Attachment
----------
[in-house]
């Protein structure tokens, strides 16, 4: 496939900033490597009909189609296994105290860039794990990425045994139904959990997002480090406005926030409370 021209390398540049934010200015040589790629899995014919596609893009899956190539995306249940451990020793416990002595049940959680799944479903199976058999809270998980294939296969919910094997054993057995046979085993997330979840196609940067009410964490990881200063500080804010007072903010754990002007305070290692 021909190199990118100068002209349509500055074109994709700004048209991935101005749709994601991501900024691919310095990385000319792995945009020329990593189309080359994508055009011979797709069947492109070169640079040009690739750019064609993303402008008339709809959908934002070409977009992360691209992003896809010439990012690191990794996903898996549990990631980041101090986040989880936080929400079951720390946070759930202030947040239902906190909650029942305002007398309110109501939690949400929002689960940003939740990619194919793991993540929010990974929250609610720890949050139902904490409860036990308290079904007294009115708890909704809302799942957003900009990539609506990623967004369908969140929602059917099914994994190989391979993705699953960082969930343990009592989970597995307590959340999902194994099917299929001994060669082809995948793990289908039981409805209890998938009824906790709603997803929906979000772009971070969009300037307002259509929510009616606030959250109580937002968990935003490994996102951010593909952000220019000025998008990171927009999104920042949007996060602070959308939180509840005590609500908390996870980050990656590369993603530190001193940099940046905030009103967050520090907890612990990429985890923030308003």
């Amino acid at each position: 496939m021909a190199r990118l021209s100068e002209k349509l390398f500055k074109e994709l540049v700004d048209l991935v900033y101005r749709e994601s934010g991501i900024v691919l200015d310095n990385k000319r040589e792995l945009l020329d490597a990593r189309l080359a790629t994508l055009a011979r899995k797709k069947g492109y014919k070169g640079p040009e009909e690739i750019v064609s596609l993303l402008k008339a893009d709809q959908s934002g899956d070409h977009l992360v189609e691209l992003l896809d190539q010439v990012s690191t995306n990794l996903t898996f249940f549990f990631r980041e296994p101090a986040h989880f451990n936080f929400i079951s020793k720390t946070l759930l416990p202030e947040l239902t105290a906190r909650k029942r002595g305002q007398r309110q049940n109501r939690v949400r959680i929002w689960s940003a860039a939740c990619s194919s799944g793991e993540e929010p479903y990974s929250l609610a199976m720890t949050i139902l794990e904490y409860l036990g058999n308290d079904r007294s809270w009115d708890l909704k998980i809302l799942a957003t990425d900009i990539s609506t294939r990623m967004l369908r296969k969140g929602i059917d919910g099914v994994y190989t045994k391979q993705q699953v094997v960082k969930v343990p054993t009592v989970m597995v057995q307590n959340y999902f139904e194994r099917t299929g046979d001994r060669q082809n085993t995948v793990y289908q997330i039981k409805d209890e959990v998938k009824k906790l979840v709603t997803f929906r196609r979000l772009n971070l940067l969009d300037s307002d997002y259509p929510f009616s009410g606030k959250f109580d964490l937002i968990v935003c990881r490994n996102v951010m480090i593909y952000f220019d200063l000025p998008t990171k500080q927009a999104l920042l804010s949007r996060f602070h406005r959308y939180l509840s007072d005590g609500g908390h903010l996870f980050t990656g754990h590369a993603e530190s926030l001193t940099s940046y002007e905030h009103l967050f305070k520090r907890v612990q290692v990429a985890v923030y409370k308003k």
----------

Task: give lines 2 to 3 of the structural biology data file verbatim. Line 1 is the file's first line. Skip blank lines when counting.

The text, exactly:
């Protein structure tokens, strides 16, 4: 496939900033490597009909189609296994105290860039794990990425045994139904959990997002480090406005926030409370 021209390398540049934010200015040589790629899995014919596609893009899956190539995306249940451990020793416990002595049940959680799944479903199976058999809270998980294939296969919910094997054993057995046979085993997330979840196609940067009410964490990881200063500080804010007072903010754990002007305070290692 021909190199990118100068002209349509500055074109994709700004048209991935101005749709994601991501900024691919310095990385000319792995945009020329990593189309080359994508055009011979797709069947492109070169640079040009690739750019064609993303402008008339709809959908934002070409977009992360691209992003896809010439990012690191990794996903898996549990990631980041101090986040989880936080929400079951720390946070759930202030947040239902906190909650029942305002007398309110109501939690949400929002689960940003939740990619194919793991993540929010990974929250609610720890949050139902904490409860036990308290079904007294009115708890909704809302799942957003900009990539609506990623967004369908969140929602059917099914994994190989391979993705699953960082969930343990009592989970597995307590959340999902194994099917299929001994060669082809995948793990289908039981409805209890998938009824906790709603997803929906979000772009971070969009300037307002259509929510009616606030959250109580937002968990935003490994996102951010593909952000220019000025998008990171927009999104920042949007996060602070959308939180509840005590609500908390996870980050990656590369993603530190001193940099940046905030009103967050520090907890612990990429985890923030308003």
């Amino acid at each position: 496939m021909a190199r990118l021209s100068e002209k349509l390398f500055k074109e994709l540049v700004d048209l991935v900033y101005r749709e994601s934010g991501i900024v691919l200015d310095n990385k000319r040589e792995l945009l020329d490597a990593r189309l080359a790629t994508l055009a011979r899995k797709k069947g492109y014919k070169g640079p040009e009909e690739i750019v064609s596609l993303l402008k008339a893009d709809q959908s934002g899956d070409h977009l992360v189609e691209l992003l896809d190539q010439v990012s690191t995306n990794l996903t898996f249940f549990f990631r980041e296994p101090a986040h989880f451990n936080f929400i079951s020793k720390t946070l759930l416990p202030e947040l239902t105290a906190r909650k029942r002595g305002q007398r309110q049940n109501r939690v949400r959680i929002w689960s940003a860039a939740c990619s194919s799944g793991e993540e929010p479903y990974s929250l609610a199976m720890t949050i139902l794990e904490y409860l036990g058999n308290d079904r007294s809270w009115d708890l909704k998980i809302l799942a957003t990425d900009i990539s609506t294939r990623m967004l369908r296969k969140g929602i059917d919910g099914v994994y190989t045994k391979q993705q699953v094997v960082k969930v343990p054993t009592v989970m597995v057995q307590n959340y999902f139904e194994r099917t299929g046979d001994r060669q082809n085993t995948v793990y289908q997330i039981k409805d209890e959990v998938k009824k906790l979840v709603t997803f929906r196609r979000l772009n971070l940067l969009d300037s307002d997002y259509p929510f009616s009410g606030k959250f109580d964490l937002i968990v935003c990881r490994n996102v951010m480090i593909y952000f220019d200063l000025p998008t990171k500080q927009a999104l920042l804010s949007r996060f602070h406005r959308y939180l509840s007072d005590g609500g908390h903010l996870f980050t990656g754990h590369a993603e530190s926030l001193t940099s940046y002007e905030h009103l967050f305070k520090r907890v612990q290692v990429a985890v923030y409370k308003k």